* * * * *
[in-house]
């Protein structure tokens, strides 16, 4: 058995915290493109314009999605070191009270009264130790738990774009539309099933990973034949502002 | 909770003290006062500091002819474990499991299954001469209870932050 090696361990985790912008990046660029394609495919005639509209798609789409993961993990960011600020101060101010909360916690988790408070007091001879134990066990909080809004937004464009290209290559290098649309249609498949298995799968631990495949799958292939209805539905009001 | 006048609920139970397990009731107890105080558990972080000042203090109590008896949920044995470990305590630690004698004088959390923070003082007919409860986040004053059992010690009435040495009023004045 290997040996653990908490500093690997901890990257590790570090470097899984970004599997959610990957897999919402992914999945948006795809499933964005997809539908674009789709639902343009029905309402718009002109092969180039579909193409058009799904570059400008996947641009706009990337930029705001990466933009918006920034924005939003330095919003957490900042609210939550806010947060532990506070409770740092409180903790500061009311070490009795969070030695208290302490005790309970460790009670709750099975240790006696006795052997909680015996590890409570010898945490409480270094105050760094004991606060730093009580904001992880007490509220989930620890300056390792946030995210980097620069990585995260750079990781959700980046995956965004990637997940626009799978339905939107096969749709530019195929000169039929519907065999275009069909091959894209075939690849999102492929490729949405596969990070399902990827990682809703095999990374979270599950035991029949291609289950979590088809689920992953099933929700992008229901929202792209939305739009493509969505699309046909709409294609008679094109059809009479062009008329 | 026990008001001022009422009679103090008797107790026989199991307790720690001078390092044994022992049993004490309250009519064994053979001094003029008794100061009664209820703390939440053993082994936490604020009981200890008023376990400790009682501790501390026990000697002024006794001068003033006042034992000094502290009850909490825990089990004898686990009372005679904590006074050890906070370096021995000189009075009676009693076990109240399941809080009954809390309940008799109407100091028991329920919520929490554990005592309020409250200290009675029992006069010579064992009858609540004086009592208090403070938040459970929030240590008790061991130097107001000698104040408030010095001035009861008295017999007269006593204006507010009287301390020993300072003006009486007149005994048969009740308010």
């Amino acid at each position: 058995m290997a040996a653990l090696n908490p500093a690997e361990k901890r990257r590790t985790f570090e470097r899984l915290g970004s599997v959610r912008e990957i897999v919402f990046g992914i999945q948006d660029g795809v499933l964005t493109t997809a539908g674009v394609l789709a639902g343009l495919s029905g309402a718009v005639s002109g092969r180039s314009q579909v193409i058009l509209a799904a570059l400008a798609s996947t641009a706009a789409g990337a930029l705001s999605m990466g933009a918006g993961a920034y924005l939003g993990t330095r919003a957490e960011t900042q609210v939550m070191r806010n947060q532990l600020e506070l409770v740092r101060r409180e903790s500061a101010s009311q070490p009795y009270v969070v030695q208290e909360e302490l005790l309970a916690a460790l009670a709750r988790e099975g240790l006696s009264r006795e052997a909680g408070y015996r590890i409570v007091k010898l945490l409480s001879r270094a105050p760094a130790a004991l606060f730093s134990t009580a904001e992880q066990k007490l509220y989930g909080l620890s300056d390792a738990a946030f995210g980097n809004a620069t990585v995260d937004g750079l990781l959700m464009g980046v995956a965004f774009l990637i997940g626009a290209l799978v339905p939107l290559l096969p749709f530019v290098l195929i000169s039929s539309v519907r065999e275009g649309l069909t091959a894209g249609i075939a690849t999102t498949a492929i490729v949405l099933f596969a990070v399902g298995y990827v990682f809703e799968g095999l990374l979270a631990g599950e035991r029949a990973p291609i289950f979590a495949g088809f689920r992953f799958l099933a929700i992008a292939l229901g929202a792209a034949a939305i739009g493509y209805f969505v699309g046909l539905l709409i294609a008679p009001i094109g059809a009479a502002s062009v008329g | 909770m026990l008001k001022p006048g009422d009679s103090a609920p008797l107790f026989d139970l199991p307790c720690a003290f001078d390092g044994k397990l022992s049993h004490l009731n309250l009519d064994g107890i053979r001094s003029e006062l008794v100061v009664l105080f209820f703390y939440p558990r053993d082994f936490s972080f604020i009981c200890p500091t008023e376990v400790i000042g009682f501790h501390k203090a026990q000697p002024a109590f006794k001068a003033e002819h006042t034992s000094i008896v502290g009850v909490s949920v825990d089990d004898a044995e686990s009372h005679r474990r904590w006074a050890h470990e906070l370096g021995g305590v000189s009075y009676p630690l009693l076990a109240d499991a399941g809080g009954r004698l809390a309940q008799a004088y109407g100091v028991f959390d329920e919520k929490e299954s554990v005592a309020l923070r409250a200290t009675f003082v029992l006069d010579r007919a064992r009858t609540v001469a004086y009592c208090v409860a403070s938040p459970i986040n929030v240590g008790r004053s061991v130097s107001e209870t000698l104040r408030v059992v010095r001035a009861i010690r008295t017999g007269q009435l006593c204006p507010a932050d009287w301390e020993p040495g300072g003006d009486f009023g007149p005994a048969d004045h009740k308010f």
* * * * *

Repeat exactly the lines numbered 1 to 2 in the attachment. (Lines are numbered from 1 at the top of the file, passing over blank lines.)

[in-house]
């Protein structure tokens, strides 16, 4: 058995915290493109314009999605070191009270009264130790738990774009539309099933990973034949502002 | 909770003290006062500091002819474990499991299954001469209870932050 090696361990985790912008990046660029394609495919005639509209798609789409993961993990960011600020101060101010909360916690988790408070007091001879134990066990909080809004937004464009290209290559290098649309249609498949298995799968631990495949799958292939209805539905009001 | 006048609920139970397990009731107890105080558990972080000042203090109590008896949920044995470990305590630690004698004088959390923070003082007919409860986040004053059992010690009435040495009023004045 290997040996653990908490500093690997901890990257590790570090470097899984970004599997959610990957897999919402992914999945948006795809499933964005997809539908674009789709639902343009029905309402718009002109092969180039579909193409058009799904570059400008996947641009706009990337930029705001990466933009918006920034924005939003330095919003957490900042609210939550806010947060532990506070409770740092409180903790500061009311070490009795969070030695208290302490005790309970460790009670709750099975240790006696006795052997909680015996590890409570010898945490409480270094105050760094004991606060730093009580904001992880007490509220989930620890300056390792946030995210980097620069990585995260750079990781959700980046995956965004990637997940626009799978339905939107096969749709530019195929000169039929519907065999275009069909091959894209075939690849999102492929490729949405596969990070399902990827990682809703095999990374979270599950035991029949291609289950979590088809689920992953099933929700992008229901929202792209939305739009493509969505699309046909709409294609008679094109059809009479062009008329 | 026990008001001022009422009679103090008797107790026989199991307790720690001078390092044994022992049993004490309250009519064994053979001094003029008794100061009664209820703390939440053993082994936490604020009981200890008023376990400790009682501790501390026990000697002024006794001068003033006042034992000094502290009850909490825990089990004898686990009372005679904590006074050890906070370096021995000189009075009676009693076990109240399941809080009954809390309940008799109407100091028991329920919520929490554990005592309020409250200290009675029992006069010579064992009858609540004086009592208090403070938040459970929030240590008790061991130097107001000698104040408030010095001035009861008295017999007269006593204006507010009287301390020993300072003006009486007149005994048969009740308010």